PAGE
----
Sunday 12 September 2010

The Trout and the Tie

I've just trudged up the River Ouse into town. It has poured down with rain. It was sunny as I left the house. I was trying to look academic and effortless in a linen shirt and trousers. I have been trying to do a little work. I am now soaked to the bone and in need of an army of people to put some effort into making me look less like a laundry heap in need of ironing. The odds of a romantic, American style café encounter are now slim. Needless to say I am not good when it comes to bad weather.

I am going to make the confession now that I am a fair-weather fisherlady. I hate fishing in the rain. It's cold and it makes fishing with a dry-fly very difficult. Your flies have a tendency to drown, the hatches slow down and the fish cling to the gravelly bottom. This isn't my major issue with the rain. I abhor the fact that my hair goes frizzy and wet. It puts me off my fishing because I know that I am looking a little bit grim. I know this could seem vain and shallow and to many it wouldn't matter but it does to me. I learnt it from my mother.

Ma is the best dressed lady I know. She is always elegant and coordinated and incredibly beautiful. She dresses with total precision and correctness. Her casting is exactly the same; disciplined and flawless. When fishing, she wears neat trousers and perfectly ironed cotton shirts. She sometimes accompanies this with a little suede waistcoat. Her creel is perfectly clean and not the horrible mess that mine always is. I am also pretty sure she reapplies her lipstick throughout the day. She returns her fish with the utmost care, talking to the fish in soft tones and coaxing and tickling them back to form. I will say this though about my mother. She keeps the messiest fly box of anyone I know. She would also upset any fly-dresser because she picks at her flies to make them look tatty. She swears they work better this way and ignores the careful tying and entomological research destroying all the flies she uses into blobs of fluff. At least once a year she will fall into the river. I have no idea how she manages this. It must be part of her magic.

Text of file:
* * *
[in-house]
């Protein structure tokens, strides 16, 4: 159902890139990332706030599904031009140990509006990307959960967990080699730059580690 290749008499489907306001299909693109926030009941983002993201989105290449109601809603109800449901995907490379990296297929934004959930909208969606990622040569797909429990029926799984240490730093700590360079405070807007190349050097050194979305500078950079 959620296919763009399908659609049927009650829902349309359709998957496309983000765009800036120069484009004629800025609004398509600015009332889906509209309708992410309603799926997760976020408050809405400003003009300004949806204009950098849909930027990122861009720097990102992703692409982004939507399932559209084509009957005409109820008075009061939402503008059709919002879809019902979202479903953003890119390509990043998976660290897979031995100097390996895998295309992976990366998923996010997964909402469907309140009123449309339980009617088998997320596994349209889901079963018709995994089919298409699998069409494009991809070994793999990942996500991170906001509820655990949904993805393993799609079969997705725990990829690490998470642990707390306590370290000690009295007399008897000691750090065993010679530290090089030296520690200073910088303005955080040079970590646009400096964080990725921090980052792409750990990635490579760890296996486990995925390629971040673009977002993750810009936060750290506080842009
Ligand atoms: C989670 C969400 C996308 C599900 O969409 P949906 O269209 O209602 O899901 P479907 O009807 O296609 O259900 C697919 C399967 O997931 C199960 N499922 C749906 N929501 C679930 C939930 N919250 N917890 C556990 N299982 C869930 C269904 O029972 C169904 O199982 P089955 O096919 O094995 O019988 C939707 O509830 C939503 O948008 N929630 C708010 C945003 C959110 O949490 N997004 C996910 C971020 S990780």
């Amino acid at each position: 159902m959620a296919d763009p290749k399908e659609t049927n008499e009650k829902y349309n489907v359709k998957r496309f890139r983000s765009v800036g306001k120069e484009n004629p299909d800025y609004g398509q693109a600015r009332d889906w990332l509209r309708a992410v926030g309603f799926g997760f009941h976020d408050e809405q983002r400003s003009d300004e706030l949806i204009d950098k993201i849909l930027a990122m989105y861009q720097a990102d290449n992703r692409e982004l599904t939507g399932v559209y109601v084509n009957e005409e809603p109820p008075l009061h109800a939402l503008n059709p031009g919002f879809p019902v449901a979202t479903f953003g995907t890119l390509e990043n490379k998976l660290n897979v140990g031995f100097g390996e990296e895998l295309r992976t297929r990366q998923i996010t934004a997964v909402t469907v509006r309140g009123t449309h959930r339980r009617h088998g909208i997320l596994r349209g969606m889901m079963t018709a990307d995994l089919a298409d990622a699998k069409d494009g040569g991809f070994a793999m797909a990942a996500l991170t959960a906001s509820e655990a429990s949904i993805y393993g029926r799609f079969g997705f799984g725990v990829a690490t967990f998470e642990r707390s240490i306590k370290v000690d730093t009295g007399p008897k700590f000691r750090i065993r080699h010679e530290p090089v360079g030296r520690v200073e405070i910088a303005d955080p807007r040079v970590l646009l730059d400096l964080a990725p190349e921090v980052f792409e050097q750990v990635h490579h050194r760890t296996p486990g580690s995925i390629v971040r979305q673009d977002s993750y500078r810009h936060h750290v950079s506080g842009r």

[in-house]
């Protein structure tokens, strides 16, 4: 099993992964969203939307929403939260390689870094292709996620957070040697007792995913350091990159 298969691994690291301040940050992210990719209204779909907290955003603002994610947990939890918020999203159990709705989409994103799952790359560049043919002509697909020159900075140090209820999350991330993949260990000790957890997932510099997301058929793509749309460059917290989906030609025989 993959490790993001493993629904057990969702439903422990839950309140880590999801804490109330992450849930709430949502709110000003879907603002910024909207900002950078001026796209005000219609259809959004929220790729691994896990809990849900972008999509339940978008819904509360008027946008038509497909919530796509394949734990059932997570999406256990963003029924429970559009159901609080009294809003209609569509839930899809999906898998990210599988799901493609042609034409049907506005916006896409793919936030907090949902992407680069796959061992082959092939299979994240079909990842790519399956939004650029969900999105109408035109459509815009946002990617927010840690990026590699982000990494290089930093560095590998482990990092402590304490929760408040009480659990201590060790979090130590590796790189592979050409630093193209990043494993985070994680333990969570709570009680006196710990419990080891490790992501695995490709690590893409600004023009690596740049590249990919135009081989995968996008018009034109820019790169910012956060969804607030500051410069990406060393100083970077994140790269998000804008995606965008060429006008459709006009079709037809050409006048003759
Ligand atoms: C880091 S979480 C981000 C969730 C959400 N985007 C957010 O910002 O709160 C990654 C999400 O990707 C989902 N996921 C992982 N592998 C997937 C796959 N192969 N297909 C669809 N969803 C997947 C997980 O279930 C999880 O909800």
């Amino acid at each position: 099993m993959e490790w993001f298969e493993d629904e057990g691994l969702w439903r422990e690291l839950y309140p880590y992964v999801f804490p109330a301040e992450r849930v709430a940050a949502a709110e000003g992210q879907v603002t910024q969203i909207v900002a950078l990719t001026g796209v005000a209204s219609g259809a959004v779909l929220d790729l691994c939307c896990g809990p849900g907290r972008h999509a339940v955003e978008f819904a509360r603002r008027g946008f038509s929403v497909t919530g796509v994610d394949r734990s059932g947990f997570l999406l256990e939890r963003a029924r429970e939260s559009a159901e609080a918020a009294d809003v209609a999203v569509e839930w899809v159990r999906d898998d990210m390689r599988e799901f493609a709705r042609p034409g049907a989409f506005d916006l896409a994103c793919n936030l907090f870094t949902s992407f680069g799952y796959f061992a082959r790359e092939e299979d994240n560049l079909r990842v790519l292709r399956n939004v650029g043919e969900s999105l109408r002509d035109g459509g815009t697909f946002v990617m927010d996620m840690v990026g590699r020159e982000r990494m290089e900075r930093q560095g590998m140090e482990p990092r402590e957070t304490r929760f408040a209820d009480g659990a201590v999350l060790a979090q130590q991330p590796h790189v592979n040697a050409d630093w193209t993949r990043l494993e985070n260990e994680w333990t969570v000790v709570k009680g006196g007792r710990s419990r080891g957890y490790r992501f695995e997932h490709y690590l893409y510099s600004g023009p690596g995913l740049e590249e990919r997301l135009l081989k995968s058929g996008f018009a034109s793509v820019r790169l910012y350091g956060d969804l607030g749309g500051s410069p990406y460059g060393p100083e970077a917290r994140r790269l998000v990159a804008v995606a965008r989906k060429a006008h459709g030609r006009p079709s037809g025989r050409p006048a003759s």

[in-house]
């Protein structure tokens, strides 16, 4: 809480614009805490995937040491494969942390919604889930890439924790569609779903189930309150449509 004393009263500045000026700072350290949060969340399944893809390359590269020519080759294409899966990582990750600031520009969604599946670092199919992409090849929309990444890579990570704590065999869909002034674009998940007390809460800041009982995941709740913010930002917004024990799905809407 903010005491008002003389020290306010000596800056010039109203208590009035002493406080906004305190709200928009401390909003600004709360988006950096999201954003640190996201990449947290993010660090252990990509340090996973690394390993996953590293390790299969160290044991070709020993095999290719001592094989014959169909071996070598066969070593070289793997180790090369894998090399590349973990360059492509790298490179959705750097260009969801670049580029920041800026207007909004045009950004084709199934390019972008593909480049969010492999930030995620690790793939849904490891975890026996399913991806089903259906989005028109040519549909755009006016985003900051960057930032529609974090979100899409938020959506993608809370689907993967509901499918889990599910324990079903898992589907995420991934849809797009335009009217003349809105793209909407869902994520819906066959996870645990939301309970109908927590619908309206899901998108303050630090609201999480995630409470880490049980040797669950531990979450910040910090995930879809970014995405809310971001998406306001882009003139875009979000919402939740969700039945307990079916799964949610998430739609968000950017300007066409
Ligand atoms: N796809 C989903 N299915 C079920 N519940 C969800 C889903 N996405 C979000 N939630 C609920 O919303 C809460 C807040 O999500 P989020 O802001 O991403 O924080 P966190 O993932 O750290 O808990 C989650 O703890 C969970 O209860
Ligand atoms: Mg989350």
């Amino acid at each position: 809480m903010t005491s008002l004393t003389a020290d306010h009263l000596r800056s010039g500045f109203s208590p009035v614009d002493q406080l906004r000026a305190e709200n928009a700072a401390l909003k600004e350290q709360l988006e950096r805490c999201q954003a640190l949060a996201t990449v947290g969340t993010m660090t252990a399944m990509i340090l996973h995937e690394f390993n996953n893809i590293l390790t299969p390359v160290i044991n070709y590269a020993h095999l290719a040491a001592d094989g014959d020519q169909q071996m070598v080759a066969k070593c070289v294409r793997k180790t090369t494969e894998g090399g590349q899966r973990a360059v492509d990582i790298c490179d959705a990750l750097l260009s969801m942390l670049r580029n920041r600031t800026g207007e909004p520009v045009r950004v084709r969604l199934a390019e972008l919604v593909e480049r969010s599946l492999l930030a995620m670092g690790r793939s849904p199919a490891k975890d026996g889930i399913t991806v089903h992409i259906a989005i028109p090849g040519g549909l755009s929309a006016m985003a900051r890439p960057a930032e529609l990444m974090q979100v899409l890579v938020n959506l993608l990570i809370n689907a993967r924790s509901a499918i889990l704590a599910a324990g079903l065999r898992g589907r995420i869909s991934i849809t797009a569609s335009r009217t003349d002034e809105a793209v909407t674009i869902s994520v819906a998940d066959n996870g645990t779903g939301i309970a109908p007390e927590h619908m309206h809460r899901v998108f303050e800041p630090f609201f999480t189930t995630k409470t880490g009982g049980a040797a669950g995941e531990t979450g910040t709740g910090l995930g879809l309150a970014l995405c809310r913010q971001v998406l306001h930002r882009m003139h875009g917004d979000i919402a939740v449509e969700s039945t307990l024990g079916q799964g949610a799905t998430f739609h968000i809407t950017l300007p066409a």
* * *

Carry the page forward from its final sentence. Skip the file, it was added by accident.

So, when I fish, madly and bizarrely, I will always make sure my hair is clean, dried and straightened. I will always iron my shirt. I always put makeup on, quite often with a lot more care then I do for going to work or weddings. I will try and look sort of stylish and always start off clean. My mother and I both lament the lack of decent fishing clothes for ladies. Neither of us want to go on the river bank looking like we are about to fight a war in the Viet-Cong. We cobble together what we can to bring a little elegance to the river. Please don't think we are any less tough because we want to look decent. I am known for sitting in nettle strewn and brambly spots finding cover for stalking fish. My mother is often to be found lying on her belly in a muddy patch casting for fish with tricky overhangs.

My mother learnt the importance of looking good by the riverbank because of her uncle Jo who taught her to fish. By all accounts he was a wizard of a fisherman, conjuring trout out of nowhere. He always did two things before going fishing. Firstly, he would go to mass, shooting off immediately after the important bits to set out fishing. Secondly, he would always wear a tweed suit and tie. This was out of deep respect for the wild creatures he was catching. Fishing is a bit like being someone's supper guest. One makes an effort because you are in someone else's home. You are in the domain of a trout, put a tie on.